Phillips de Pury, a major art auction house, recently held a sale of “urban” art. Flavorwire did a nice interview to help explain “the rise and relevance of this movement.” Art consultant Ken Miller says:

To me, “urban” art is kind of a misnomer at this point. I think youth art might be more accurate, since it speaks to a youthful pop sensibility and a range of influences from youth culture. This includes graffiti and street art, but also punk rock, graphic design, advertising and more.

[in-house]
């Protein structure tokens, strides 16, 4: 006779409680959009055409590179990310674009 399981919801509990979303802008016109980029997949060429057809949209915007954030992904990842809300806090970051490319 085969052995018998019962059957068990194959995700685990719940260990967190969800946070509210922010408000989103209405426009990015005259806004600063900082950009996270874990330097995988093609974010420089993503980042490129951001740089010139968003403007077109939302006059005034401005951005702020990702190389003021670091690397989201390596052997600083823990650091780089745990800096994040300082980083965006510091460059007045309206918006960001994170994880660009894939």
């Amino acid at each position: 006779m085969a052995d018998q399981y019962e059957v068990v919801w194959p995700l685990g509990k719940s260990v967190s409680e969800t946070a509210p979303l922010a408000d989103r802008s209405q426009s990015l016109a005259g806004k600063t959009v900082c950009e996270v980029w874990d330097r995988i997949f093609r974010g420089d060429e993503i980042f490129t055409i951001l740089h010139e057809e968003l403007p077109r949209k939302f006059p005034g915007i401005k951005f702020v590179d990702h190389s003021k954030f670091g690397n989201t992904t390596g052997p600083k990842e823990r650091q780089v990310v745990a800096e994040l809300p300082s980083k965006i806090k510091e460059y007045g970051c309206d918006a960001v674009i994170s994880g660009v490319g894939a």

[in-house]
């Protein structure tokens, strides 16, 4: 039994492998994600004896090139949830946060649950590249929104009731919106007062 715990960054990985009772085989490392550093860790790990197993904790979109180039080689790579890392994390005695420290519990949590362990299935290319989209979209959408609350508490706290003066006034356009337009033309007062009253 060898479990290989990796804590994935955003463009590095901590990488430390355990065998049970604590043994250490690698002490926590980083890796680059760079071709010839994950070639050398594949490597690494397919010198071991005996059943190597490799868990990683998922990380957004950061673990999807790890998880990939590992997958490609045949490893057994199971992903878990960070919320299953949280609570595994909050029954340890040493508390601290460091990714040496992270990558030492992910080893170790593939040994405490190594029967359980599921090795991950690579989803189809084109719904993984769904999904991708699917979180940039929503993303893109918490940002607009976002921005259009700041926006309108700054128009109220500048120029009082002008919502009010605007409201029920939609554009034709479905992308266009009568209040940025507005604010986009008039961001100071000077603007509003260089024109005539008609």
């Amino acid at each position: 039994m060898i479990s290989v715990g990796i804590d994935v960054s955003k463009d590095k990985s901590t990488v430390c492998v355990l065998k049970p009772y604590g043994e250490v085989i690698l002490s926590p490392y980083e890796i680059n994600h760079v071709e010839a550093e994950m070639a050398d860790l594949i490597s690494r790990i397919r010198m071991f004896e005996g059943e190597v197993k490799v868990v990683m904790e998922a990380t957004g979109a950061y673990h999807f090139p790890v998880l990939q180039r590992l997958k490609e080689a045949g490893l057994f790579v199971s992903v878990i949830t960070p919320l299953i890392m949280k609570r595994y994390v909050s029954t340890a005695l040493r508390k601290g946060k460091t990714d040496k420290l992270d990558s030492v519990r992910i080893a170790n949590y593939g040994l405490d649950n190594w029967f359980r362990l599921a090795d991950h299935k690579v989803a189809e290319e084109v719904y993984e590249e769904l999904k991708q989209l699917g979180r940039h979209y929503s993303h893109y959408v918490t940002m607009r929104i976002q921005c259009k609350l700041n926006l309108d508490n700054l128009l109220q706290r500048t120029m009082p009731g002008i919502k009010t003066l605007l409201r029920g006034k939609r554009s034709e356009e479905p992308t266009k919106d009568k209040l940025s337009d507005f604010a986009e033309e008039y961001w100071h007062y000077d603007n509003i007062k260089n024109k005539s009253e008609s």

Auction curator Alex Smith defines “urban” art:

Graffiti is as old as time and could be defined as unsolicited expression and a type of urban folk art or vandalism found mainly in public areas. It’s typically made by unseen, youthful forces. Graffiti is urban but urban is not graffiti. Urban [art] has quickly become the umbrella term for anything with even the loosest ties to and origins with graffiti and street art. I think the corporations (and perhaps the auction houses) are the easiest ones to blame for this. It’s a convenient blanket term that has become frequently misused of a certain graphic style, and as a byproduct [the term] has been stigmatized by the many of the artists associated with it.

Interesting! More here.